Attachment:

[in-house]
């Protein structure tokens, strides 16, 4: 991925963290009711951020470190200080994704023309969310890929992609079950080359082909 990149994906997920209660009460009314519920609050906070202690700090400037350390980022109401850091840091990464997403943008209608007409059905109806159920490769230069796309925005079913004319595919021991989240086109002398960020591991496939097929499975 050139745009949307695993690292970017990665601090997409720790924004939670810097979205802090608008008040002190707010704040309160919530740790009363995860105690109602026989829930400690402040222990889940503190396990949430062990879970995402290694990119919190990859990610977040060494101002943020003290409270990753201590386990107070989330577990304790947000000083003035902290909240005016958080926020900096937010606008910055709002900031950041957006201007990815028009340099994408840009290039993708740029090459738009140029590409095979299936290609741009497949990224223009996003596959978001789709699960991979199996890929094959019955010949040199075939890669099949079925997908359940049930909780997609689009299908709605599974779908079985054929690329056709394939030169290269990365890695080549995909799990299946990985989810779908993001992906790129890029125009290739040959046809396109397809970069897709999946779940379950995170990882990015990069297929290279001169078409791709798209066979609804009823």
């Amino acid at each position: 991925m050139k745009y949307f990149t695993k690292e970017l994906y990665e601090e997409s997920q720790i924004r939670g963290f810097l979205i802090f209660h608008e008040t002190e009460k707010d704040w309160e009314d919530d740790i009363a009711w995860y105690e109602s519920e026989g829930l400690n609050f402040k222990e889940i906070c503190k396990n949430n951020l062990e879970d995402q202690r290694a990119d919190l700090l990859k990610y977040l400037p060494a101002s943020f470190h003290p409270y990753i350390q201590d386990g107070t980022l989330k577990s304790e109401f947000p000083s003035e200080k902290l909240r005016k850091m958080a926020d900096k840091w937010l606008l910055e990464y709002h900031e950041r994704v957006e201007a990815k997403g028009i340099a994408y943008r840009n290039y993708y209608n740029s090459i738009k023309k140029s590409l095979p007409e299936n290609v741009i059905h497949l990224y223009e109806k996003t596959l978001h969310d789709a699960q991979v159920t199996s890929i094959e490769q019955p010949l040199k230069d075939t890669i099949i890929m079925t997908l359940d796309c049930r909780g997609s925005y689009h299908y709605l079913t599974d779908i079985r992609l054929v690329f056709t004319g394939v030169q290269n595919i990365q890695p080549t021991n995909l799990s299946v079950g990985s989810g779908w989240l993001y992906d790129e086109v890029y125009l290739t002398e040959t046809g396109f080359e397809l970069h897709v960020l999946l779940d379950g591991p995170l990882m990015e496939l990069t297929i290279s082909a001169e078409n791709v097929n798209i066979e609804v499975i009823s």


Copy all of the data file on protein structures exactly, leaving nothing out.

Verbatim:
[in-house]
């Protein structure tokens, strides 16, 4: 991925963290009711951020470190200080994704023309969310890929992609079950080359082909 990149994906997920209660009460009314519920609050906070202690700090400037350390980022109401850091840091990464997403943008209608007409059905109806159920490769230069796309925005079913004319595919021991989240086109002398960020591991496939097929499975 050139745009949307695993690292970017990665601090997409720790924004939670810097979205802090608008008040002190707010704040309160919530740790009363995860105690109602026989829930400690402040222990889940503190396990949430062990879970995402290694990119919190990859990610977040060494101002943020003290409270990753201590386990107070989330577990304790947000000083003035902290909240005016958080926020900096937010606008910055709002900031950041957006201007990815028009340099994408840009290039993708740029090459738009140029590409095979299936290609741009497949990224223009996003596959978001789709699960991979199996890929094959019955010949040199075939890669099949079925997908359940049930909780997609689009299908709605599974779908079985054929690329056709394939030169290269990365890695080549995909799990299946990985989810779908993001992906790129890029125009290739040959046809396109397809970069897709999946779940379950995170990882990015990069297929290279001169078409791709798209066979609804009823």
């Amino acid at each position: 991925m050139k745009y949307f990149t695993k690292e970017l994906y990665e601090e997409s997920q720790i924004r939670g963290f810097l979205i802090f209660h608008e008040t002190e009460k707010d704040w309160e009314d919530d740790i009363a009711w995860y105690e109602s519920e026989g829930l400690n609050f402040k222990e889940i906070c503190k396990n949430n951020l062990e879970d995402q202690r290694a990119d919190l700090l990859k990610y977040l400037p060494a101002s943020f470190h003290p409270y990753i350390q201590d386990g107070t980022l989330k577990s304790e109401f947000p000083s003035e200080k902290l909240r005016k850091m958080a926020d900096k840091w937010l606008l910055e990464y709002h900031e950041r994704v957006e201007a990815k997403g028009i340099a994408y943008r840009n290039y993708y209608n740029s090459i738009k023309k140029s590409l095979p007409e299936n290609v741009i059905h497949l990224y223009e109806k996003t596959l978001h969310d789709a699960q991979v159920t199996s890929i094959e490769q019955p010949l040199k230069d075939t890669i099949i890929m079925t997908l359940d796309c049930r909780g997609s925005y689009h299908y709605l079913t599974d779908i079985r992609l054929v690329f056709t004319g394939v030169q290269n595919i990365q890695p080549t021991n995909l799990s299946v079950g990985s989810g779908w989240l993001y992906d790129e086109v890029y125009l290739t002398e040959t046809g396109f080359e397809l970069h897709v960020l999946l779940d379950g591991p995170l990882m990015e496939l990069t297929i290279s082909a001169e078409n791709v097929n798209i066979e609804v499975i009823s």